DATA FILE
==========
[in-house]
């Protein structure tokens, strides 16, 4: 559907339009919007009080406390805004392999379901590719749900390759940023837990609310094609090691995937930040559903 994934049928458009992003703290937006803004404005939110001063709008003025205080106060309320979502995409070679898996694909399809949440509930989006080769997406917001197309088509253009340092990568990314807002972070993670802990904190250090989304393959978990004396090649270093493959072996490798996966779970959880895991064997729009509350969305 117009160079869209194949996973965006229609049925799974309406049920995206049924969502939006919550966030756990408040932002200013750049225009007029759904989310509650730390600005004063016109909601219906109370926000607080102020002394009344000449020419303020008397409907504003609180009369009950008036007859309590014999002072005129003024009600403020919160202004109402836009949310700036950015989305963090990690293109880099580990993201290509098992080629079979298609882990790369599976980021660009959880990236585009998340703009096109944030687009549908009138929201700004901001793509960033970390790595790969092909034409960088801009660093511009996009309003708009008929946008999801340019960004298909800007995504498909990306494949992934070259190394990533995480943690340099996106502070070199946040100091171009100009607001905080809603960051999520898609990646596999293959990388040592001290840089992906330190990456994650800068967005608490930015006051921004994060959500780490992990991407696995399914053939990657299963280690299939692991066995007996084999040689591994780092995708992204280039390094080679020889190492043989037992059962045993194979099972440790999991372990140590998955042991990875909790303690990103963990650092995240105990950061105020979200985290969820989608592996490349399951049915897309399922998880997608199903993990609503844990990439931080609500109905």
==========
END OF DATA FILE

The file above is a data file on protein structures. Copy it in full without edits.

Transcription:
[in-house]
């Protein structure tokens, strides 16, 4: 559907339009919007009080406390805004392999379901590719749900390759940023837990609310094609090691995937930040559903 994934049928458009992003703290937006803004404005939110001063709008003025205080106060309320979502995409070679898996694909399809949440509930989006080769997406917001197309088509253009340092990568990314807002972070993670802990904190250090989304393959978990004396090649270093493959072996490798996966779970959880895991064997729009509350969305 117009160079869209194949996973965006229609049925799974309406049920995206049924969502939006919550966030756990408040932002200013750049225009007029759904989310509650730390600005004063016109909601219906109370926000607080102020002394009344000449020419303020008397409907504003609180009369009950008036007859309590014999002072005129003024009600403020919160202004109402836009949310700036950015989305963090990690293109880099580990993201290509098992080629079979298609882990790369599976980021660009959880990236585009998340703009096109944030687009549908009138929201700004901001793509960033970390790595790969092909034409960088801009660093511009996009309003708009008929946008999801340019960004298909800007995504498909990306494949992934070259190394990533995480943690340099996106502070070199946040100091171009100009607001905080809603960051999520898609990646596999293959990388040592001290840089992906330190990456994650800068967005608490930015006051921004994060959500780490992990991407696995399914053939990657299963280690299939692991066995007996084999040689591994780092995708992204280039390094080679020889190492043989037992059962045993194979099972440790999991372990140590998955042991990875909790303690990103963990650092995240105990950061105020979200985290969820989608592996490349399951049915897309399922998880997608199903993990609503844990990439931080609500109905």